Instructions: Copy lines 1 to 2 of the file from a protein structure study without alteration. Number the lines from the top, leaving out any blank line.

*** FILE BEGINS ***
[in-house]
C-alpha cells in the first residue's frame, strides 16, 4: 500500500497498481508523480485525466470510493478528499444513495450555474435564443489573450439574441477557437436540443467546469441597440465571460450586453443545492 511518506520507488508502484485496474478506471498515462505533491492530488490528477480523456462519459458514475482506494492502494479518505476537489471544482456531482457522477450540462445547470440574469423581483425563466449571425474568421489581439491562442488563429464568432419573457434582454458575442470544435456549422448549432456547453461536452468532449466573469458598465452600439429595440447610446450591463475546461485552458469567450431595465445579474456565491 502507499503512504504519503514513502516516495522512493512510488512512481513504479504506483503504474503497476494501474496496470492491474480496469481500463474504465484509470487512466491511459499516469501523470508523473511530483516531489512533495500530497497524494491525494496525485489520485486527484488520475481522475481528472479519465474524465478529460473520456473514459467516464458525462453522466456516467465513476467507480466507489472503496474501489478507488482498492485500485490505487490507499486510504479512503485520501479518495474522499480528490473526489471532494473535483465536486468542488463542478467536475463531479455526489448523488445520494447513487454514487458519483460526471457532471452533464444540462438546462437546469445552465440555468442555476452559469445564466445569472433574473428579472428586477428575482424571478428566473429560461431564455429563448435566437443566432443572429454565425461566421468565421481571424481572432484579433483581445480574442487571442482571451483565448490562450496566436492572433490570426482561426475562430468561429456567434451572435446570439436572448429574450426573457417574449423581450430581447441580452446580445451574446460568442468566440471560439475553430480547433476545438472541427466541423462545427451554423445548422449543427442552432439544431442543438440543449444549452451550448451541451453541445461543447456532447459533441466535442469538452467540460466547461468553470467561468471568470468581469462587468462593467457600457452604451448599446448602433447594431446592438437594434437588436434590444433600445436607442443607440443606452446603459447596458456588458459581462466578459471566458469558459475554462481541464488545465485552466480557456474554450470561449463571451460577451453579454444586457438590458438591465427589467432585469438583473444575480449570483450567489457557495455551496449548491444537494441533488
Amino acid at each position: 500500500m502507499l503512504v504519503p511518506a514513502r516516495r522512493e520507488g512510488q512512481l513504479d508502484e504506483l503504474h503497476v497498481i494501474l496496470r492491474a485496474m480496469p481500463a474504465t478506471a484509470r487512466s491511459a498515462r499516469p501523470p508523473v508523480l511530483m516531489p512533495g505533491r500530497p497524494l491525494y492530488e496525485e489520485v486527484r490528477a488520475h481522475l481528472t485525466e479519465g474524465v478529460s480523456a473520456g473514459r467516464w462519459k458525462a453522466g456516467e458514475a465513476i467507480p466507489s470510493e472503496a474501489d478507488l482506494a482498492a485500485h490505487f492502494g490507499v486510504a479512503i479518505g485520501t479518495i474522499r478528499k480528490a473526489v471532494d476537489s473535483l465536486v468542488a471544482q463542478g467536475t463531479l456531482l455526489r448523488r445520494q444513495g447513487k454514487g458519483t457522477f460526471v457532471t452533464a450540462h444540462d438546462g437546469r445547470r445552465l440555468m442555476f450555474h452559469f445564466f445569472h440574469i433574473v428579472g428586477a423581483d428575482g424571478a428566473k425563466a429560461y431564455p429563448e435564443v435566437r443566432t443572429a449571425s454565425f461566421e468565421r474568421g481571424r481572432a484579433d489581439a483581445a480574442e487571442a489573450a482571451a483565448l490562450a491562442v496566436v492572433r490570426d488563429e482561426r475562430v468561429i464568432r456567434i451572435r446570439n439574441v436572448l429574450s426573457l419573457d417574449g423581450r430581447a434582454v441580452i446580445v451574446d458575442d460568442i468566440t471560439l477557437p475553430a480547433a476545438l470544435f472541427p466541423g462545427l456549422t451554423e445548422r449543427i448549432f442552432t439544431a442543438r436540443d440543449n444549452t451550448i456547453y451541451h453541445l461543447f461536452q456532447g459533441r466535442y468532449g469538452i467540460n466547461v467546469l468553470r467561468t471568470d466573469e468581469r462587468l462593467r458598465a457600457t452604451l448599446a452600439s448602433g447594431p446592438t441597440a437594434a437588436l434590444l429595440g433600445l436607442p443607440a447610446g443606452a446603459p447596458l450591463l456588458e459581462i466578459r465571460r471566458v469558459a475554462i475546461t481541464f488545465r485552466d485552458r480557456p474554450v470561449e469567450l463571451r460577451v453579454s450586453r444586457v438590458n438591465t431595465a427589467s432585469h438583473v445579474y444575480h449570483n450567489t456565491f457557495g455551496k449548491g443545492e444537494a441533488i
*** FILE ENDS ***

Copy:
[in-house]
C-alpha cells in the first residue's frame, strides 16, 4: 500500500497498481508523480485525466470510493478528499444513495450555474435564443489573450439574441477557437436540443467546469441597440465571460450586453443545492 511518506520507488508502484485496474478506471498515462505533491492530488490528477480523456462519459458514475482506494492502494479518505476537489471544482456531482457522477450540462445547470440574469423581483425563466449571425474568421489581439491562442488563429464568432419573457434582454458575442470544435456549422448549432456547453461536452468532449466573469458598465452600439429595440447610446450591463475546461485552458469567450431595465445579474456565491 502507499503512504504519503514513502516516495522512493512510488512512481513504479504506483503504474503497476494501474496496470492491474480496469481500463474504465484509470487512466491511459499516469501523470508523473511530483516531489512533495500530497497524494491525494496525485489520485486527484488520475481522475481528472479519465474524465478529460473520456473514459467516464458525462453522466456516467465513476467507480466507489472503496474501489478507488482498492485500485490505487490507499486510504479512503485520501479518495474522499480528490473526489471532494473535483465536486468542488463542478467536475463531479455526489448523488445520494447513487454514487458519483460526471457532471452533464444540462438546462437546469445552465440555468442555476452559469445564466445569472433574473428579472428586477428575482424571478428566473429560461431564455429563448435566437443566432443572429454565425461566421468565421481571424481572432484579433483581445480574442487571442482571451483565448490562450496566436492572433490570426482561426475562430468561429456567434451572435446570439436572448429574450426573457417574449423581450430581447441580452446580445451574446460568442468566440471560439475553430480547433476545438472541427466541423462545427451554423445548422449543427442552432439544431442543438440543449444549452451550448451541451453541445461543447456532447459533441466535442469538452467540460466547461468553470467561468471568470468581469462587468462593467457600457452604451448599446448602433447594431446592438437594434437588436434590444433600445436607442443607440443606452446603459447596458456588458459581462466578459471566458469558459475554462481541464488545465485552466480557456474554450470561449463571451460577451453579454444586457438590458438591465427589467432585469438583473444575480449570483450567489457557495455551496449548491444537494441533488